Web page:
The construction process itself generates significant quantities of waste: about a fifth of all waste arisings are attributable to the construction sector. This waste is generated at every stage in a normal construction project, from initial winning of resources such as aggregate, through processing, packaging, transport, use on site, repair and disposal.

A significant portion of these arisings can be designed out of a project with careful selection of materials. For example, a steel frame building generates waste from ore mining, processing, transport and smelting before the foundations are laid but a timber frame building carries no such environmental burden. However, it is important to give careful consideration to such decisions and to avoid sweeping assumptions. If the steel is manufactured from scrap, as a large proportion is, then there is a net reduction in waste (although there is still a considerable energy burden) and timber sourced from unsustainable forestry practices can have a dramatic detrimental effect on biodiversity. For any particular material, there is often a wide variation in the environmental impact of production by different manufacturers. It may therefore be necessary to assess the environmental performance of a number of potential suppliers. Reduction of waste arisings at this stage is dealt with in the materials section.

Waste and environmental pollution from transport of materials to the construction site can be minimised by specifying local producers wherever possible. This also makes it simpler to check up on the environmental performance of suppliers and provides a useful incentive for prospective suppliers to demonstrate their environmental credentials, as their products may then be specified for subsequent sustainable construction projects in the area.

The reduction of environmental impacts from the construction process itself requires an additional level of control over all aspects of construction. One useful way of addressing these issues is to consider the construction project in exactly the same way as any other manufacturing or production process and to apply the principles of waste minimisation on this basis. A typical waste minimisation project of this sort would consider the inputs, processes and outputs of the production process, as well as any utility inputs such as energy, water etc. One difficulty with applying these principles to construction is that each project is unique, which can lead to problems when assessing the effectiveness of a waste minimisation approach. However, if the right measures and benchmarks are chosen, these difficulties can be overcome.

The efficiency of a construction project is usually measured only in terms of cost per square meter. This measure is something of an over-simplification but it does provide a useable foundation for other measures which can be compared across projects. Floor area provides a somewhat crude but nonetheless useable denominator with which a single house can be compared with a housing estate, or an office block. However, it does not allow comparison of a house with a bypass, for example. Such comparisons require an agreed standard of environmental performance across the various divisions of the construction sector. This standard does not yet exist but there are already visible moves toward it in accreditation schemes such as BREEAM.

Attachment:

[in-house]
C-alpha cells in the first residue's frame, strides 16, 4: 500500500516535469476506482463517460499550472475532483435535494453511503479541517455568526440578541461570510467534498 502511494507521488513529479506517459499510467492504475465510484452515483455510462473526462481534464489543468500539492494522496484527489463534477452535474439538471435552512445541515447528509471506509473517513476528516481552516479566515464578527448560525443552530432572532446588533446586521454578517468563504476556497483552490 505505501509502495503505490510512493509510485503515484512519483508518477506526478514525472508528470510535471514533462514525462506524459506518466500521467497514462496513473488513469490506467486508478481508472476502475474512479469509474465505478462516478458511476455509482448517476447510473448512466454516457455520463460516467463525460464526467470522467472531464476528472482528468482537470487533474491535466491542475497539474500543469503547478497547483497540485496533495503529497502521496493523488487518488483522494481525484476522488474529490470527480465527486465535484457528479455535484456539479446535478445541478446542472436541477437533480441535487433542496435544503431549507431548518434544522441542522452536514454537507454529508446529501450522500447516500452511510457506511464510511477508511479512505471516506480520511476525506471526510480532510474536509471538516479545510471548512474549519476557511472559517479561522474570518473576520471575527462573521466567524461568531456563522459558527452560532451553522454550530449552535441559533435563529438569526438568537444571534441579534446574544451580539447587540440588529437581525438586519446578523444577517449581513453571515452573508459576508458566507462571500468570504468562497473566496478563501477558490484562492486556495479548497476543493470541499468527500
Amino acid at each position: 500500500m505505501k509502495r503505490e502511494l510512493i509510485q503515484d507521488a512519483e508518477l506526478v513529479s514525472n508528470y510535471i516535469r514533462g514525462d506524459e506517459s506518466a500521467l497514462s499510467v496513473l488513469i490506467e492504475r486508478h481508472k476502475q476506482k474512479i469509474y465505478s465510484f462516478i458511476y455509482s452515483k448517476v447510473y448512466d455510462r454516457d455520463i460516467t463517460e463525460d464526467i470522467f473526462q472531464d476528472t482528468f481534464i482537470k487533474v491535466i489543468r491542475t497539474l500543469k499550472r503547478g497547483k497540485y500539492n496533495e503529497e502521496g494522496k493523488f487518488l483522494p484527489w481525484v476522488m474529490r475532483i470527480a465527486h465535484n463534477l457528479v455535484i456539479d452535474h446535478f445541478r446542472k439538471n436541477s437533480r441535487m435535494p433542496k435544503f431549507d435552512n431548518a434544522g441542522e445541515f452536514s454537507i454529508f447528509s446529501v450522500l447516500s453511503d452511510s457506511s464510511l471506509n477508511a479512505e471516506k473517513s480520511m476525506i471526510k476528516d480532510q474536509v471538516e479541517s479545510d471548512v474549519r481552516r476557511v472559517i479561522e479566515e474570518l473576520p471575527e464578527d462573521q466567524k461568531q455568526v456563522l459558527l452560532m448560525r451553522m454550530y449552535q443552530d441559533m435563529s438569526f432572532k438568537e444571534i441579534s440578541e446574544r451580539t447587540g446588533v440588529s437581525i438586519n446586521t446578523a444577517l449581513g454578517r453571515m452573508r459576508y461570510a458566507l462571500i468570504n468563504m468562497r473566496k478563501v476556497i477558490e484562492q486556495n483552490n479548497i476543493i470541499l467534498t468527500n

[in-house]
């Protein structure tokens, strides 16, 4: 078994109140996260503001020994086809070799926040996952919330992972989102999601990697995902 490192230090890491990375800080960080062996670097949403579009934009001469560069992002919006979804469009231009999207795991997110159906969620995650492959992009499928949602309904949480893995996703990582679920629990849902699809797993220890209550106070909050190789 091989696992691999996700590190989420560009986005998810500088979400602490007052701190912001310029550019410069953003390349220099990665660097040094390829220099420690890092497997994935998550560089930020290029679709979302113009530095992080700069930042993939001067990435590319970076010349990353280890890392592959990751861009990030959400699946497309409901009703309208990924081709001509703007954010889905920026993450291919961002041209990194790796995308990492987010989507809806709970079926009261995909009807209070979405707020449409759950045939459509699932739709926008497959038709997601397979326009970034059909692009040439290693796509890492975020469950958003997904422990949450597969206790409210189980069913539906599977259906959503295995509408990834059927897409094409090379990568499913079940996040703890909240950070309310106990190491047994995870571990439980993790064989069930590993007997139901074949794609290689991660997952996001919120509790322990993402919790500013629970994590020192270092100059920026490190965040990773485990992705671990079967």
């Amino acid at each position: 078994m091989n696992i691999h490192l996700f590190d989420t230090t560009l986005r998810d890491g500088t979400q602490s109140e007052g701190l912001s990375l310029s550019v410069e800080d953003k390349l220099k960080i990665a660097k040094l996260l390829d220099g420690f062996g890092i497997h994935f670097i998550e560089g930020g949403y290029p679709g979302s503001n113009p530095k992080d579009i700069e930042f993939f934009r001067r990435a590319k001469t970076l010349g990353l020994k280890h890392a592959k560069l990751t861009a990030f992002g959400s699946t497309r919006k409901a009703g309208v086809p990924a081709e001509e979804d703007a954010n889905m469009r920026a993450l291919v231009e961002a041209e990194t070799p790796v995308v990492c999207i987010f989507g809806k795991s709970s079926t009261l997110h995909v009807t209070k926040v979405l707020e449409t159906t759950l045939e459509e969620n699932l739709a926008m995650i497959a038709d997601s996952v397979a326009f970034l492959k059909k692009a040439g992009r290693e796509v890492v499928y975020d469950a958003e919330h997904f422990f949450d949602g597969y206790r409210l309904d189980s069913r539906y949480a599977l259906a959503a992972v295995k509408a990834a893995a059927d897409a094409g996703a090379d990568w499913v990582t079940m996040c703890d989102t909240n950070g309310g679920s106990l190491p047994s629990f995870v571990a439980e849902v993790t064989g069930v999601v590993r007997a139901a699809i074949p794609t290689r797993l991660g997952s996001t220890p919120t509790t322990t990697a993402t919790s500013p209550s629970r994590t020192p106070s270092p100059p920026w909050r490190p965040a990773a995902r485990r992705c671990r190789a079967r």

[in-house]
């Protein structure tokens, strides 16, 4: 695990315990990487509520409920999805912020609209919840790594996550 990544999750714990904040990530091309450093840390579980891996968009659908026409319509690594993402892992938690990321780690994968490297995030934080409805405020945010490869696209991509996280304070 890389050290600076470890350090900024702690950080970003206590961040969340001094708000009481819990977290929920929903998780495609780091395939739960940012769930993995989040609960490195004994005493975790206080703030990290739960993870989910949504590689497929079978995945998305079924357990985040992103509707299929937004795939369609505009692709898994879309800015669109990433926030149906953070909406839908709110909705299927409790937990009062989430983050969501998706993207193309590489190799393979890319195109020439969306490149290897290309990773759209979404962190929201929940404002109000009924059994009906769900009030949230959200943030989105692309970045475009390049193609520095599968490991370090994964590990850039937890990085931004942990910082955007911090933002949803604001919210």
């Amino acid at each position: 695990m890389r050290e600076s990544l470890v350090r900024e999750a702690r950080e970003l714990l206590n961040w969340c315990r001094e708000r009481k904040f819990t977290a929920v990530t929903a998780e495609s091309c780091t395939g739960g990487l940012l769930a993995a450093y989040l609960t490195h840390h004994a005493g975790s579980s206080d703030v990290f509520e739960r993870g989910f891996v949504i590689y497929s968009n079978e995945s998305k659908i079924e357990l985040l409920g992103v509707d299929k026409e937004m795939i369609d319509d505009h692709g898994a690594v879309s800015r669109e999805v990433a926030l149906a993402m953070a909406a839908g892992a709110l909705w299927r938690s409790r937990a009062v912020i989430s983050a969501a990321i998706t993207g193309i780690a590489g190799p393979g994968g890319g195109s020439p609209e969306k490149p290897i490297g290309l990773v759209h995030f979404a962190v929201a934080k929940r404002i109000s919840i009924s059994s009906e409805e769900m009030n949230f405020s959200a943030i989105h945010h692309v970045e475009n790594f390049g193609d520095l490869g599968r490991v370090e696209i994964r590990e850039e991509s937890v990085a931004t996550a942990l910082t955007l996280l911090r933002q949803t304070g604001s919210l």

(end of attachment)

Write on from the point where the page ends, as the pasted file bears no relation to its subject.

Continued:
For the purposes of sustainable construction as it exists today, comparison between these divisions is not important. If the construction of one house can be reliably and meaningfully compared with another house, this will represent a significant milestone. Using floor area as a denominator, it should therefore be possible to develop useful indicators of performance, which can then be used to manage and reduce waste arisings from construction. These might include:

embodied energy / m2
total transport mileage / m2
energy used during construction / m2
waste generated during construction / m2

Other indicators might include:

percentage recycled material by weight
energy efficiency of completed building

Gathering and analysing information that would normally be overlooked reveals trends that show the potential for cost savings and for reductions in the environmental impact of construction activities. An example is the proportion of waste generated on site that has not been used. Waste arisings from construction include off-cuts, packaging and other legitimate wastes but also include material which has simply been spilled, dropped or run over before ever being used. Indeed, some of this material never even makes it into the skips: sand, for example, is often seen in large, spreading mounds with tyre tracks through it. Once a waste of this kind has been identified, steps can be taken to address the issue. Specification of pre-mixed mortar removes the requirement for sand and simultaneously leads to an improvement in quality. Similar examples of cost and environmental savings are found in the project examples and more will be added to the site as they arise.

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